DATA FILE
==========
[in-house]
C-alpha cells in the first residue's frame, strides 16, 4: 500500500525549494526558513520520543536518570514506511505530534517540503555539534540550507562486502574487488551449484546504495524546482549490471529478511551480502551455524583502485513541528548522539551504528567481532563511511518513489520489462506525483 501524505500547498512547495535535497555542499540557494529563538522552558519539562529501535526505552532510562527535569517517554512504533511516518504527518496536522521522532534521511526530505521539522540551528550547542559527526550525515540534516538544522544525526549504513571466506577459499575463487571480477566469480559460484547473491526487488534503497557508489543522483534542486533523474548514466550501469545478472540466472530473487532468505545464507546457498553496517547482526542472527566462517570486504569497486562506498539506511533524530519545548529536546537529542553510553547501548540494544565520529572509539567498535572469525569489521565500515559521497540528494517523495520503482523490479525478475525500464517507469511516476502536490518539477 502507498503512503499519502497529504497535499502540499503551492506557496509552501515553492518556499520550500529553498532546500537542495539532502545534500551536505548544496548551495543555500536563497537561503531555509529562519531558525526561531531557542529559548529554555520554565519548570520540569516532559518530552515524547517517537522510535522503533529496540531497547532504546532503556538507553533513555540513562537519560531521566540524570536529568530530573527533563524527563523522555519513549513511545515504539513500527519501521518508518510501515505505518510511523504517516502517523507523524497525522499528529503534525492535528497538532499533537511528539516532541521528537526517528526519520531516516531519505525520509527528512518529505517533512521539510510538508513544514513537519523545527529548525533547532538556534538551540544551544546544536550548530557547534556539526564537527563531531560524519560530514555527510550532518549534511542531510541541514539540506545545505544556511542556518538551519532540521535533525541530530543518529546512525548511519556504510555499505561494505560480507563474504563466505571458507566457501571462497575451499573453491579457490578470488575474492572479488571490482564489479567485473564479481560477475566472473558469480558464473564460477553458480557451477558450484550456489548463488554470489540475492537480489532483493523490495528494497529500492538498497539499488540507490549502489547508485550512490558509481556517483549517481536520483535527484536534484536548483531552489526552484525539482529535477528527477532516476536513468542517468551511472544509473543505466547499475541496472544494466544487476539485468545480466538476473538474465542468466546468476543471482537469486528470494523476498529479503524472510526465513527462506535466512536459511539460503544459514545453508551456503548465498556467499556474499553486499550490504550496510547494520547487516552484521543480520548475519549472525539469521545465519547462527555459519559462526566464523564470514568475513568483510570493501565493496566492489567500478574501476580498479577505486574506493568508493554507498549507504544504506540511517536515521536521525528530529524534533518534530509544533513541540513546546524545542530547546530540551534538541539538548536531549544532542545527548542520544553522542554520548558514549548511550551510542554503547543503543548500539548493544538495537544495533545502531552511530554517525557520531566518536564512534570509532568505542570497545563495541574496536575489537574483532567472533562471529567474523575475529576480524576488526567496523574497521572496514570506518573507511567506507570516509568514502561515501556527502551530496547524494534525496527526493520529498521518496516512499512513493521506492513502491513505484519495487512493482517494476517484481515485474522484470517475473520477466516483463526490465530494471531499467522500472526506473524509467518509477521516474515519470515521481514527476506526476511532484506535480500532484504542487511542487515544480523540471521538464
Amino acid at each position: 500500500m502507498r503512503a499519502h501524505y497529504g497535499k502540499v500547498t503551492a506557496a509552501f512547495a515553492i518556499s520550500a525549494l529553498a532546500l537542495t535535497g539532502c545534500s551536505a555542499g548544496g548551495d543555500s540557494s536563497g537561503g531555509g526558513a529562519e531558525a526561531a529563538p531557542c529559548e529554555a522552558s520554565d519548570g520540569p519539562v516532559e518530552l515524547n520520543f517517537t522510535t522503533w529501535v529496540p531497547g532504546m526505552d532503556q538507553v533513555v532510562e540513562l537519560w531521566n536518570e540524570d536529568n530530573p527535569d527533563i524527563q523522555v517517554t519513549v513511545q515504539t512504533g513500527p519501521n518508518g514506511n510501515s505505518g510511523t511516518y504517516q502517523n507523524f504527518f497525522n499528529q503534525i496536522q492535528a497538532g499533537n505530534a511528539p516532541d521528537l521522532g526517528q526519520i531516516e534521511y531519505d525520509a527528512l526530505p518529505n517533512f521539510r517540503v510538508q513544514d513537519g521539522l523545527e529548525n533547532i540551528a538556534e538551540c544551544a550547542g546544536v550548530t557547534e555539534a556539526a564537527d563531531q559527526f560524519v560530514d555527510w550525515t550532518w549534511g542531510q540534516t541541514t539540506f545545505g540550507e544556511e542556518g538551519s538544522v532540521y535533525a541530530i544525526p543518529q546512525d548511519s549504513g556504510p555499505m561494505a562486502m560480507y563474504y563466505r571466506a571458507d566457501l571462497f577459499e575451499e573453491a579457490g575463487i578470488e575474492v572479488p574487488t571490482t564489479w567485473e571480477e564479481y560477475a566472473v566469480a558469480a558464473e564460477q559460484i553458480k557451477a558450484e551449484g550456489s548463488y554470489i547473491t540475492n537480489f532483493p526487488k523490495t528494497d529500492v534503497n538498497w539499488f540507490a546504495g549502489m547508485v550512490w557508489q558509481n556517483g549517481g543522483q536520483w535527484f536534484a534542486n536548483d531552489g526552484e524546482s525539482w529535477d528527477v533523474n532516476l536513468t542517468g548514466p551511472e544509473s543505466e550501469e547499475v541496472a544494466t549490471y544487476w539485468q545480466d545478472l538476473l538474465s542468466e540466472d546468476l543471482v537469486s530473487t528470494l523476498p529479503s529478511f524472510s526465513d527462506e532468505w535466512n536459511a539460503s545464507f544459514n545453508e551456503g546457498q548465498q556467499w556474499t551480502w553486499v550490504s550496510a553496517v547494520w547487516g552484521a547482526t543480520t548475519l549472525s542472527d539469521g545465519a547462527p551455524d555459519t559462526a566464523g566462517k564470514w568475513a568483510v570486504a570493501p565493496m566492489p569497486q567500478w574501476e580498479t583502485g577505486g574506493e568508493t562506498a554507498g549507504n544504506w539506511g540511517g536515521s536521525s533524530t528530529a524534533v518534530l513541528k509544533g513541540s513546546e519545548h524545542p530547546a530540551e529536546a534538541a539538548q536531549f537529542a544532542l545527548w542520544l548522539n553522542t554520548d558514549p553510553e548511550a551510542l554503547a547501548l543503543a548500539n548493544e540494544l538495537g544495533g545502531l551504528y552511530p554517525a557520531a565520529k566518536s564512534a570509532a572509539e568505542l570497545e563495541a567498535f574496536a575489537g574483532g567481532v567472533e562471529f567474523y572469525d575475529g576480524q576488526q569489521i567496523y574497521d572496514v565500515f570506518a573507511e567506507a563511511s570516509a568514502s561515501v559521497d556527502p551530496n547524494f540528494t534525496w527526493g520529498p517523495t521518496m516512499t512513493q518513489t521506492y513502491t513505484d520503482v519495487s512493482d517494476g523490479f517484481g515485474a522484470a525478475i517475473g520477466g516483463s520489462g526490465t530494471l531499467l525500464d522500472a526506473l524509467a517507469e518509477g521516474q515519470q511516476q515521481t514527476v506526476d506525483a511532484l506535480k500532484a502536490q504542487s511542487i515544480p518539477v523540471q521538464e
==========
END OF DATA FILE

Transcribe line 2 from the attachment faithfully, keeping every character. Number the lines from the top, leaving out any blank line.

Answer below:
C-alpha cells in the first residue's frame, strides 16, 4: 500500500525549494526558513520520543536518570514506511505530534517540503555539534540550507562486502574487488551449484546504495524546482549490471529478511551480502551455524583502485513541528548522539551504528567481532563511511518513489520489462506525483 501524505500547498512547495535535497555542499540557494529563538522552558519539562529501535526505552532510562527535569517517554512504533511516518504527518496536522521522532534521511526530505521539522540551528550547542559527526550525515540534516538544522544525526549504513571466506577459499575463487571480477566469480559460484547473491526487488534503497557508489543522483534542486533523474548514466550501469545478472540466472530473487532468505545464507546457498553496517547482526542472527566462517570486504569497486562506498539506511533524530519545548529536546537529542553510553547501548540494544565520529572509539567498535572469525569489521565500515559521497540528494517523495520503482523490479525478475525500464517507469511516476502536490518539477 502507498503512503499519502497529504497535499502540499503551492506557496509552501515553492518556499520550500529553498532546500537542495539532502545534500551536505548544496548551495543555500536563497537561503531555509529562519531558525526561531531557542529559548529554555520554565519548570520540569516532559518530552515524547517517537522510535522503533529496540531497547532504546532503556538507553533513555540513562537519560531521566540524570536529568530530573527533563524527563523522555519513549513511545515504539513500527519501521518508518510501515505505518510511523504517516502517523507523524497525522499528529503534525492535528497538532499533537511528539516532541521528537526517528526519520531516516531519505525520509527528512518529505517533512521539510510538508513544514513537519523545527529548525533547532538556534538551540544551544546544536550548530557547534556539526564537527563531531560524519560530514555527510550532518549534511542531510541541514539540506545545505544556511542556518538551519532540521535533525541530530543518529546512525548511519556504510555499505561494505560480507563474504563466505571458507566457501571462497575451499573453491579457490578470488575474492572479488571490482564489479567485473564479481560477475566472473558469480558464473564460477553458480557451477558450484550456489548463488554470489540475492537480489532483493523490495528494497529500492538498497539499488540507490549502489547508485550512490558509481556517483549517481536520483535527484536534484536548483531552489526552484525539482529535477528527477532516476536513468542517468551511472544509473543505466547499475541496472544494466544487476539485468545480466538476473538474465542468466546468476543471482537469486528470494523476498529479503524472510526465513527462506535466512536459511539460503544459514545453508551456503548465498556467499556474499553486499550490504550496510547494520547487516552484521543480520548475519549472525539469521545465519547462527555459519559462526566464523564470514568475513568483510570493501565493496566492489567500478574501476580498479577505486574506493568508493554507498549507504544504506540511517536515521536521525528530529524534533518534530509544533513541540513546546524545542530547546530540551534538541539538548536531549544532542545527548542520544553522542554520548558514549548511550551510542554503547543503543548500539548493544538495537544495533545502531552511530554517525557520531566518536564512534570509532568505542570497545563495541574496536575489537574483532567472533562471529567474523575475529576480524576488526567496523574497521572496514570506518573507511567506507570516509568514502561515501556527502551530496547524494534525496527526493520529498521518496516512499512513493521506492513502491513505484519495487512493482517494476517484481515485474522484470517475473520477466516483463526490465530494471531499467522500472526506473524509467518509477521516474515519470515521481514527476506526476511532484506535480500532484504542487511542487515544480523540471521538464